Reading list

Here’s an absolutely, completely up-to-date list of everything I’ve ever read. (Or a half-arsed list that I keep meaning to update.)

2018, 2019

2019

  1. Eleanor Oliphant is Completely Fine by Gail Honeyman. If you’ve ever needed loving arms around you or if your mother’s an astonishing let down, this might make you smile.
  2. The Little Book of Whittling by Chris Lubkemann – gorgeous, photo-illustrated book on how to whittle animals and tools out of wood.
  3. Milkman by Anna Burns. Complex, observant, tribal story of gossip, politics and violence in an unnamed city (Belfast).
  4. Womanhood: The Bare Reality by Laura Dodsworth. The third of the triptych – similar vein to the others. 
  5. Best Microfiction 2019 anthology of editor-nominated microfictions. Am biased because I have one in it, but enjoyed it anyway. Crumbs by Nicole Rivas, Not Sorry by Sarah Salway, The Seeds of Things by Joe P Squance, My Father Comforts Me in the Form of Birds by Sharon Telfer. Lots more.
  6. the everrumble by Michelle Elvy. Utterly gorgeous, life-affirming story of Zettie who stopped speaking at age seven to focus on listening. A world poem. Best read in 10 years.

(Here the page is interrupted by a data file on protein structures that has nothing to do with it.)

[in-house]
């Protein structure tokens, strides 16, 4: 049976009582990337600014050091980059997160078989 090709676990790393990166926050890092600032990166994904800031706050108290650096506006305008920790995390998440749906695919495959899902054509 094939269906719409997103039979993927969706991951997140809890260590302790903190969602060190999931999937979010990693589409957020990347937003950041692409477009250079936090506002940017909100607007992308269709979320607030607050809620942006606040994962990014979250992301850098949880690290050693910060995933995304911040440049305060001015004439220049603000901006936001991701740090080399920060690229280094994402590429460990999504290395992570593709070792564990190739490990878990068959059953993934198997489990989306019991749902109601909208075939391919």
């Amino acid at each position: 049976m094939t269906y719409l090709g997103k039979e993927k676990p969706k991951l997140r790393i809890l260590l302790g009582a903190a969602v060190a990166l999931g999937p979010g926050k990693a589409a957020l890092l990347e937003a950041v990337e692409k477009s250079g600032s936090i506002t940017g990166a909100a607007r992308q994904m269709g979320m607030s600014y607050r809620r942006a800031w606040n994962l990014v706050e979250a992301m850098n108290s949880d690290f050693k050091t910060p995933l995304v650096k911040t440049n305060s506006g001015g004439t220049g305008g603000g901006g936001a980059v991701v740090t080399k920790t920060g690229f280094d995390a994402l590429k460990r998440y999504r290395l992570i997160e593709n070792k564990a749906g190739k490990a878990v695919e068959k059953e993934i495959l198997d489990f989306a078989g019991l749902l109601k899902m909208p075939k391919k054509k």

7. The Gloaming by Kirsty Logan. Girl growing up on a remote island, a story of magic and loss by the sea. Interesting to read about selkies and remote islands when I live by the sea and am in it most of the time. Expect other readers might find this very otherworldly.
  8. Fleabag: The Original Play by Phoebe Waller-Bridge. Shorter and more heartbreaking than the TV series. Clever. Ouch.
  9. Something Like Breathing by Angela Readman. Observant coming-of-age story of two girls in a small island community. Unexpected.
  10. All That Is Between Us by KM Elkes. Excellent short fiction collection, on relationships between people.
  11. The Choice by Edith Eger. Memoir. Currently reading.

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2018

  1. The Silent Companions by Laura Purcell. Classic, gothic creepy.
  2. Born to Run: A Hidden Tribe, Superathletes, and the Greatest Race the World Has Never Seen by Christopher McDougall. The culture and history of ultra-running (with opinions on evolution and footwear). Inspiring and fun.
  3. Manhood: the Bare Reality by Laura Dodsworth. Men’s relationships to their penises. Lots of anxiety, less relaxed love and fun. Quite miserable.
  4. My Name is Leon by Kit de Waal. Painful and poignant but beautifully told story of adoption.
  5. Other Household Toxins by Christopher Allen. Merciless flash fiction. Excellent.
  6. You Can’t Spell America Without Me by Alec Baldwin and Kurt Andersen. It’s sad that it’s funny.
  7. The Story of Life by Chris (Simpsons Artist). Flanimals meets Edward Monkton.
  8. Boost Creative Writing Confidence at KS2 by Kate Long. Ace – fun for parents, too.

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